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Roth vs Traditional IRA and How to Get the Best of Both

Should you invest in a Roth or Traditional IRA…or both?

Most Americans are losing $90,000 because they don’t know the benefits of an IRA or the differences between a Roth vs traditional IRA account.

In this video, I’ll not only show you how to decide between these two types of retirement investments, I’ll reveal a strategy to get the best of both.

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Retirement Accounts are the Best Investments You Can Make

So here’s a question for you. How many hours a week, a month do you spend thinking about your investments? Thinking about how to get a higher return, about how much you need or will have by the time you retire?

If you’re like most people, it’s at least a few hours a month…or a lot more for some of us.

But there’s a good chance you’re missing out on one of the best opportunities to make that extra return, to earn $90,000 or more extra on your portfolio, and all without having to do anything more than you’re already doing.

We’re going to be talking about individual retirement accounts, IRAs and their cousin the Roth IRA in today’s video and this could be the most important video on investing you ever watch.

Average IRA Balance

The Federal Reserve reports that just one-in-three households invests in an IRA. That means nearly 80 million families not taking advantage of this opportunity. Beyond that, Fidelity reports that the people that are investing in an IRA, are only contributing an average of $4,150 a year, well below the maximum and missing out on some big benefits.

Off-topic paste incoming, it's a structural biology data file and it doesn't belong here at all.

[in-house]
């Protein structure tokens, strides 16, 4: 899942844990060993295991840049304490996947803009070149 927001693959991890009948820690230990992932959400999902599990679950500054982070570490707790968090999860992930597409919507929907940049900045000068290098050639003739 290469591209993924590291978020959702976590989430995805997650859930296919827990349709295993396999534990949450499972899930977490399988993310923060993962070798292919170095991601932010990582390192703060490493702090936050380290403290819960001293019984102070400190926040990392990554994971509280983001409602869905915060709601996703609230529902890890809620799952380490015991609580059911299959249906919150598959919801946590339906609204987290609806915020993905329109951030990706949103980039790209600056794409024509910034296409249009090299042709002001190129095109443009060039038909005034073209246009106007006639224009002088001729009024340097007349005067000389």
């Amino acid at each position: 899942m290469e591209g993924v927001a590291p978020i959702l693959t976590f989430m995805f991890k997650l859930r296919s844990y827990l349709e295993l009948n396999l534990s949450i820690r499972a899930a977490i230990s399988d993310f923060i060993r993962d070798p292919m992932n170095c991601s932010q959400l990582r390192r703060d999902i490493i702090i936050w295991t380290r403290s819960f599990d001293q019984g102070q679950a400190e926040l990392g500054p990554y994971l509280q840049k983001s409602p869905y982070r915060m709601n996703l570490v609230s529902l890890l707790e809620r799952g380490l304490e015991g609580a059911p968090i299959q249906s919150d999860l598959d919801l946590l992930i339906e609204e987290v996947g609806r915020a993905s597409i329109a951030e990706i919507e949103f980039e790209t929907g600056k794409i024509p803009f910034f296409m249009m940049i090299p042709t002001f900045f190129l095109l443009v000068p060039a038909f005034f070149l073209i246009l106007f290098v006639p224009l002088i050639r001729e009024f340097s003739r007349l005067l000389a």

So I don’t want to oversell this, I want to get to some IRA basics, the differences between a Roth versus traditional IRA and then a strategy to get the best of both worlds. I do want to share this graphic though, this shows the value of a $500 monthly investment over 30 years in an IRA account versus in a regular taxable account.

benefits of ira investing
Benefits of IRA Investing

Now we’ll get into why these numbers are but look at that, if there was any doubt as to the power of IRA investing, look at that $90,000 difference.

Now let’s get to how you collect that ninety-grand!

What are the Retirement Account Options?

We’ll look at the basics of an IRA and a Roth, the average amount people have invested by age and the big differences between these two investment accounts. I’ll then show you how to decide which to use and a strategy to get the best from each.

So an individual retirement account, an IRA, is a special investing account you set up and you can set these up on almost any online investing platform.

It literally takes no extra time to set these up. When you’re opening an account or opening another on the same site, it’s going to ask if you want it to be an individual taxable account or an IRA so you just click the IRA box and that’s it.

IRA vs Roth Basics

There are two types of IRAs, the traditional which is just referred to as an IRA and a Roth account. We’ll go into more detail on the differences and when to use each but it’s basically when you pay taxes. When you put money in an IRA, you take that amount off your income when filing taxes so that’s an instant tax break.

Even if you’re in the 10% tax bracket, that’s saving you $600 every year from not having to pay taxes on that income. When you take that money out of your IRA in retirement, you pay normal income taxes on everything you take out. So here you’re paying the income tax rate on what you paid in and the returns over the years.